As I visit schools around NYC teachers and leaders are often eager to show me the great ways they are using technology to enhance instruction. Sometimes I see fantastic things such as during my visit to Kappa IV, CIS 339, PS 005X or IS 93. Other times, such as during a recent visit to a school, I see the technology being used as nothing more than a typewriter or a glorified chalkboard. In cases like this when I ask principals, “How are you assessing your teacher's use of 21st Century skills?” or I ask coaches, “How are you helping to ensure your teachers are incorporating 21st Century skills into the classroom,” they come up blank.
If teachers don't know what the expectations are, principals don't know what to access, and coaches don't know how to get them there, then there is no real way to measure success. Here are a few easy (and free!) assessment tools innovative educators can use to measure, identify, and discuss 21st Century education practices.
Description: The Technology Integration Matrix (TIM) illustrates how teachers can use technology to enhance learning for K-12 students. One of the things that makes this such a fantastic tool is that it has a video demonstration of what each level actually looks like. The TIM incorporates five interdependent characteristics of meaningful learning environments: active, constructive, goal directed (i.e., reflective), authentic, and collaborative. The TIM associates five levels of technology integration (i.e., entry, adoption, adaptation, infusion, and transformation) with each of the five characteristics of meaningful learning environments. Together, the five levels of technology integration and the five characteristics of meaningful learning environments create a matrix of 25 cells as illustrated on the website.
Description: The class rubric was created by New York City Department of Education principals, technology coaches, and teachers from one-to-one laptop schools. It was created to assess technology in the classroom in the following areas: Instruction, Technology Integration, Professional Development, Differentiating Instruction, Learner Centered, Classroom management, Use of software and online tools, Classroom Environment, Computer use, Presentation technology use (i.e. projector, interactive whiteboard.). It is recommended that a school/teacher only select one or two areas to focus on at a time. The rubric is and excel document that can be downloaded and instantly calculates each teacher’s score with room for comments and notes. The document can be modified and updated to each school’s needs.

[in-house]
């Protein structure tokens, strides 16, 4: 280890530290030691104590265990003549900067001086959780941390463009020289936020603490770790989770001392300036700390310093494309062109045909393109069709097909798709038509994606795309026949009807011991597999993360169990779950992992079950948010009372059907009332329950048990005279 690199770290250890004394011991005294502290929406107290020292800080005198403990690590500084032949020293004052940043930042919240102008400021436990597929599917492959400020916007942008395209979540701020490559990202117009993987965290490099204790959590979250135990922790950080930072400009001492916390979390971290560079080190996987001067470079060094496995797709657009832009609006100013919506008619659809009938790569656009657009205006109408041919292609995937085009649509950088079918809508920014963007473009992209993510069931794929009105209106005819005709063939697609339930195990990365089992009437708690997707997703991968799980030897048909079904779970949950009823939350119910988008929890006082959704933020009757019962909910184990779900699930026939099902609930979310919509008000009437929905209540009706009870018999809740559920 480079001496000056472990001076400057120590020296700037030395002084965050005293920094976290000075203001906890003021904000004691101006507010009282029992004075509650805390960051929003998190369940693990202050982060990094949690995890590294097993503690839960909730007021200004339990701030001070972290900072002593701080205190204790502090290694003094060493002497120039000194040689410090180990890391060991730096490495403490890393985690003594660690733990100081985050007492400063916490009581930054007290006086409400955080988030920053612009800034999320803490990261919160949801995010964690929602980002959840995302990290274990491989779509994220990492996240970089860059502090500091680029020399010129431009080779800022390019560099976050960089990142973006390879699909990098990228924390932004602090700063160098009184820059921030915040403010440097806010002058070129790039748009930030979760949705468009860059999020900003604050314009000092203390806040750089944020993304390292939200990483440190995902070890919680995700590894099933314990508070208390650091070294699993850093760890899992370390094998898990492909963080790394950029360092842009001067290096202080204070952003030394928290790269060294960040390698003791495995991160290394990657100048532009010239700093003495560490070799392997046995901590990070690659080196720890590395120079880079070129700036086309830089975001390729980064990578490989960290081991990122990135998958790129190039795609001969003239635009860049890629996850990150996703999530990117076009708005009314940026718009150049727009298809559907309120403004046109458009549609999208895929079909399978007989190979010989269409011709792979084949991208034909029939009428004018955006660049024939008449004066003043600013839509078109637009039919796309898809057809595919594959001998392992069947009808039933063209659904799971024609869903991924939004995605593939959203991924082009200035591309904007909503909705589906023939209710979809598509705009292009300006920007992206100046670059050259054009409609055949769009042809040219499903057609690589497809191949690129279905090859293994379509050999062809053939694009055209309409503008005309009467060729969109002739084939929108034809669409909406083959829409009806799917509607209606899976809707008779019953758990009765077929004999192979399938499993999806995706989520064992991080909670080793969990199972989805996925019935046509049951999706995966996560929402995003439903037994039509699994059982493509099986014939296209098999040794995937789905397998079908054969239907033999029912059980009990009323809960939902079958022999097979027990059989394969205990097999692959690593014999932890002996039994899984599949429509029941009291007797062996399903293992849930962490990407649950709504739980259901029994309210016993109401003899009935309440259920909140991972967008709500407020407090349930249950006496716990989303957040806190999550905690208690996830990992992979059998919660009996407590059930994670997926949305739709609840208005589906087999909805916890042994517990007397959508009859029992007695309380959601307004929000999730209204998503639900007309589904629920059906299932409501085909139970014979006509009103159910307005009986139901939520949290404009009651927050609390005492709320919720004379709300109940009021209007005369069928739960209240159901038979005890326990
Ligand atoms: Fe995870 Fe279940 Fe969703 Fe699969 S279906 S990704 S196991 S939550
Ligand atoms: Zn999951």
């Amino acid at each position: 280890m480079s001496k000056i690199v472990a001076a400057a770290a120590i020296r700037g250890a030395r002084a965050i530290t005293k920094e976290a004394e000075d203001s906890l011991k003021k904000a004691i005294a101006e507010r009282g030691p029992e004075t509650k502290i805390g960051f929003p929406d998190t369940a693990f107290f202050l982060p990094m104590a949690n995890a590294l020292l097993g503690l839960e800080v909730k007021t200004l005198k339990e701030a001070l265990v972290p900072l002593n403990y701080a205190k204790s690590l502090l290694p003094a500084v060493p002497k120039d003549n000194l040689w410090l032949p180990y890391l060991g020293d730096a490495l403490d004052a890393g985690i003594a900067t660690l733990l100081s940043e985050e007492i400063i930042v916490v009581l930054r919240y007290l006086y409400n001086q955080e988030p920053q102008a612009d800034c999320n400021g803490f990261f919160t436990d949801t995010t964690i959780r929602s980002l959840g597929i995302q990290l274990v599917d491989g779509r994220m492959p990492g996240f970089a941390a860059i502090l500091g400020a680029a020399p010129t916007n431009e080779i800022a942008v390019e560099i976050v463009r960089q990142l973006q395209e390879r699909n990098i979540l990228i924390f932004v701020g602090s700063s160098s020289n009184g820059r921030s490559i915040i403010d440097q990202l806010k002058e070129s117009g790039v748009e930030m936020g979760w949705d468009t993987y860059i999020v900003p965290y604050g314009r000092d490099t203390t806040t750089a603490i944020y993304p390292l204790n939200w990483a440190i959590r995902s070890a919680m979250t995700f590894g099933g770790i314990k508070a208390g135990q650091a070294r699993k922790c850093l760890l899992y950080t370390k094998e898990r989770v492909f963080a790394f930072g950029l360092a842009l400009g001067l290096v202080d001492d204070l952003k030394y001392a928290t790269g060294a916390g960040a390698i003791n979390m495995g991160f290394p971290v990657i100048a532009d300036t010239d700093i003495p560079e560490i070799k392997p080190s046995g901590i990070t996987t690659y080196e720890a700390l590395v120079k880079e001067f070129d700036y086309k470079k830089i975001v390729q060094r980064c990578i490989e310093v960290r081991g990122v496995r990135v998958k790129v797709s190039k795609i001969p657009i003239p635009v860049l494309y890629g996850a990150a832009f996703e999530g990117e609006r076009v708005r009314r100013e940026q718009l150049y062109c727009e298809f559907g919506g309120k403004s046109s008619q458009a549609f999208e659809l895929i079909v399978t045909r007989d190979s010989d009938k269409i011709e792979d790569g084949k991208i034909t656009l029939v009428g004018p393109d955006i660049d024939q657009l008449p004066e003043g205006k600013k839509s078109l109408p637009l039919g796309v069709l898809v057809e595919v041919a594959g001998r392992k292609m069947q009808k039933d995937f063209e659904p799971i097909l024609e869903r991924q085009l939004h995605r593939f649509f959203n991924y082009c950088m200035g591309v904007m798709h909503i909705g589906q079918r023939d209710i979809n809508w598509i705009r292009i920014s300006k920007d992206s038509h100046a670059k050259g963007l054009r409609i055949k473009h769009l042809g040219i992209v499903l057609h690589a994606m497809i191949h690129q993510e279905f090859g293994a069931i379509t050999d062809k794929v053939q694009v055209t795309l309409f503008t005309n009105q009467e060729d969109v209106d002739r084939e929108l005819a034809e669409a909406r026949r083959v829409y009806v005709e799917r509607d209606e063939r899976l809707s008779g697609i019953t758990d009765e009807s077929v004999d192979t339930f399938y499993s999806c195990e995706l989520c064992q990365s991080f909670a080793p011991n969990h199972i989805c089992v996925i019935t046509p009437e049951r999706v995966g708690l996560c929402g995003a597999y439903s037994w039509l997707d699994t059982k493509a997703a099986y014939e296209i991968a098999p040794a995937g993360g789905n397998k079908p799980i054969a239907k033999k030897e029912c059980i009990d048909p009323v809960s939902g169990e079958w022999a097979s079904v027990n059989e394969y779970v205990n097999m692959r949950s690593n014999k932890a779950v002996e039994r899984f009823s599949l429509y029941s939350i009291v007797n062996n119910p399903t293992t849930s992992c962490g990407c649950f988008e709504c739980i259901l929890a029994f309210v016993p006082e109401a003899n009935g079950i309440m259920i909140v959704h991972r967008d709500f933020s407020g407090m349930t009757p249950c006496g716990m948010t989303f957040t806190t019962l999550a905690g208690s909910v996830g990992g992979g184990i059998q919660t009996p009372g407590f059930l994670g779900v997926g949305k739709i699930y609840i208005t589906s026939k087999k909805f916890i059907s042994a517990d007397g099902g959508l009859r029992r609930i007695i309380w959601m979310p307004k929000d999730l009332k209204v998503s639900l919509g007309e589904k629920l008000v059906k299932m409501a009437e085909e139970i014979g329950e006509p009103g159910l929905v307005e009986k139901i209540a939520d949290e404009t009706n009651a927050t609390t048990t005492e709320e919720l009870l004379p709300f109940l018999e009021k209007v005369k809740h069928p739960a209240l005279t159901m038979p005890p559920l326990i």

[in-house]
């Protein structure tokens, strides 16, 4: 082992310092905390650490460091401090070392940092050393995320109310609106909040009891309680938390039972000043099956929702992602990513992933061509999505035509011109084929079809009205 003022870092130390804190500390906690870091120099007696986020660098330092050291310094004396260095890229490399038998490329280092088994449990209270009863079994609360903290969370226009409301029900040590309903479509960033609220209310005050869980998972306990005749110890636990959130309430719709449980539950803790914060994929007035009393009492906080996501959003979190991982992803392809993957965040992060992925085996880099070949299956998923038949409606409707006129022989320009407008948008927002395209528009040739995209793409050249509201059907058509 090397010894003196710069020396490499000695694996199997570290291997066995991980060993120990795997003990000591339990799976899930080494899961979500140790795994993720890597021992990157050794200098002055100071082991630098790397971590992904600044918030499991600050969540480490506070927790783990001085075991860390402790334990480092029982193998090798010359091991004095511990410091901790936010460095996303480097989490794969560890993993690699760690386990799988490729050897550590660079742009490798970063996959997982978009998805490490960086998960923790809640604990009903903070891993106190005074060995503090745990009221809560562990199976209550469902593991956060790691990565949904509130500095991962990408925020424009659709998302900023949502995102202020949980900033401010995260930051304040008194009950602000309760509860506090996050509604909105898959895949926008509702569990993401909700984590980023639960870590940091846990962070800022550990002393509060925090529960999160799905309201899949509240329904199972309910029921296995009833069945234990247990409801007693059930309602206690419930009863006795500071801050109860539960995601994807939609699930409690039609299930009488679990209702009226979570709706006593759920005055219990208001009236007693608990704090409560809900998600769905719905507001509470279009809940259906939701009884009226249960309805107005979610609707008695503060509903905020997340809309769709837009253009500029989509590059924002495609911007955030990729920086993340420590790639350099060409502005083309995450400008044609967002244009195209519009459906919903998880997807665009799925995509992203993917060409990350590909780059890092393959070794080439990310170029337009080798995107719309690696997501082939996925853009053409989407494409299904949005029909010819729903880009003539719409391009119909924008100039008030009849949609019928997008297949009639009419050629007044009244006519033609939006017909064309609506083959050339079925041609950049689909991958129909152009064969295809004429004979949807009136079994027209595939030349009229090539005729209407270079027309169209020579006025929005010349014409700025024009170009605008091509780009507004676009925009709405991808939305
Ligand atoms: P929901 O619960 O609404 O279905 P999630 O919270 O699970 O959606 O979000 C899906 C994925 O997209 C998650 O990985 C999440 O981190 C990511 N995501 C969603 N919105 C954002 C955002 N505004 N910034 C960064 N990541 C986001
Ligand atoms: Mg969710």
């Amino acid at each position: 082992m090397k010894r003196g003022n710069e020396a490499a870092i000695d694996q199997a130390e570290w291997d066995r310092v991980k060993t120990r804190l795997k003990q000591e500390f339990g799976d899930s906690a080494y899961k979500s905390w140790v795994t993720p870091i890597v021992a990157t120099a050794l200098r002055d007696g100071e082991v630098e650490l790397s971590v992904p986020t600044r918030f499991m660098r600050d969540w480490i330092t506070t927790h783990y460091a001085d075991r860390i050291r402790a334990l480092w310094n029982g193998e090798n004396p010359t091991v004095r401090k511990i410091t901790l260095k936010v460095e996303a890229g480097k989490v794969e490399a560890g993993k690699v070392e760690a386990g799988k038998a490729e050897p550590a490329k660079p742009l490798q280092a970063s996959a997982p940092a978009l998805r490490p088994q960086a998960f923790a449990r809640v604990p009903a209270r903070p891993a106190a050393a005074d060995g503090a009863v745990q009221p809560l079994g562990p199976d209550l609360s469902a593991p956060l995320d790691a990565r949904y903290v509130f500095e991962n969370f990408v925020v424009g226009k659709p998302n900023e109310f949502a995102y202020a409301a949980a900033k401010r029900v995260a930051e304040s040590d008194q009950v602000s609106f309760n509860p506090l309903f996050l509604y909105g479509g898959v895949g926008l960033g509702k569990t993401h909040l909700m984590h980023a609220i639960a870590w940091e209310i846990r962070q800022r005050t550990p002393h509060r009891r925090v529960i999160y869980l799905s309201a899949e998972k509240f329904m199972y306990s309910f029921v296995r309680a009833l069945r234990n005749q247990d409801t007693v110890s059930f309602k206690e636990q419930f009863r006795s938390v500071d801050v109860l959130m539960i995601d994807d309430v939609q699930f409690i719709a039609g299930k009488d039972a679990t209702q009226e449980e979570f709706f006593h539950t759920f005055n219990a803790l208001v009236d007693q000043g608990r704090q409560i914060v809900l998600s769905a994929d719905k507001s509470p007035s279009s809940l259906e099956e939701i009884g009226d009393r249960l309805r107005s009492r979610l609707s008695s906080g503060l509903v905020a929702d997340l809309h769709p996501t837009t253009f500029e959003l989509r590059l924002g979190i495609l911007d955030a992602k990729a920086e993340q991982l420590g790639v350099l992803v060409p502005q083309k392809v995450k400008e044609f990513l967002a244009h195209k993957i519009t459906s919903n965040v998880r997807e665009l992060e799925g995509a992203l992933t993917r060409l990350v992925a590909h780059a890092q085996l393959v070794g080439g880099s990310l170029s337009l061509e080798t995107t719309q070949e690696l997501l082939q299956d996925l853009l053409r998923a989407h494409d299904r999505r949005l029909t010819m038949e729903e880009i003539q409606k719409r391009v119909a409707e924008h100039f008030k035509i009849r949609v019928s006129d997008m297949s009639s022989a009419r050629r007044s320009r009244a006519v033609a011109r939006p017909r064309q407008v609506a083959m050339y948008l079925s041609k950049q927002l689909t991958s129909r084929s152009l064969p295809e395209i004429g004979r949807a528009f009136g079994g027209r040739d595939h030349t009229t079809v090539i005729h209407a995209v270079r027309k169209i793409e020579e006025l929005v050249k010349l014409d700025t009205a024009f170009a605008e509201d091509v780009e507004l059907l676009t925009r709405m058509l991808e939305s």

Assessing Administrators and Tech Coordinators
Description: The Reflection Tool presents questions that are designed to help you reflect on your skills in technology integration and to identify areas for growth. These questions are based on the Technology Standards for School Administrators developed by the International Society for Technology in Education (ISTE) and the Skills Framework developed by the Consortium for School Networking (COSN.) Upon completion, the respondent receives a profile for self-reflection. S/he can then request links to resources that the responses indicate might be helpful and store them in the “your personal resources” section of the site.
There are many, many assessment tools out there. Some free, some require a fee. If you are interested in looking at additional tools, I invite you to visit TIE's Tech Assessments. You can also join the conversation at Classroom 2.0 by visiting Technology Assessment for Schools, Leaders, Educators, Students.issue of eSchool News.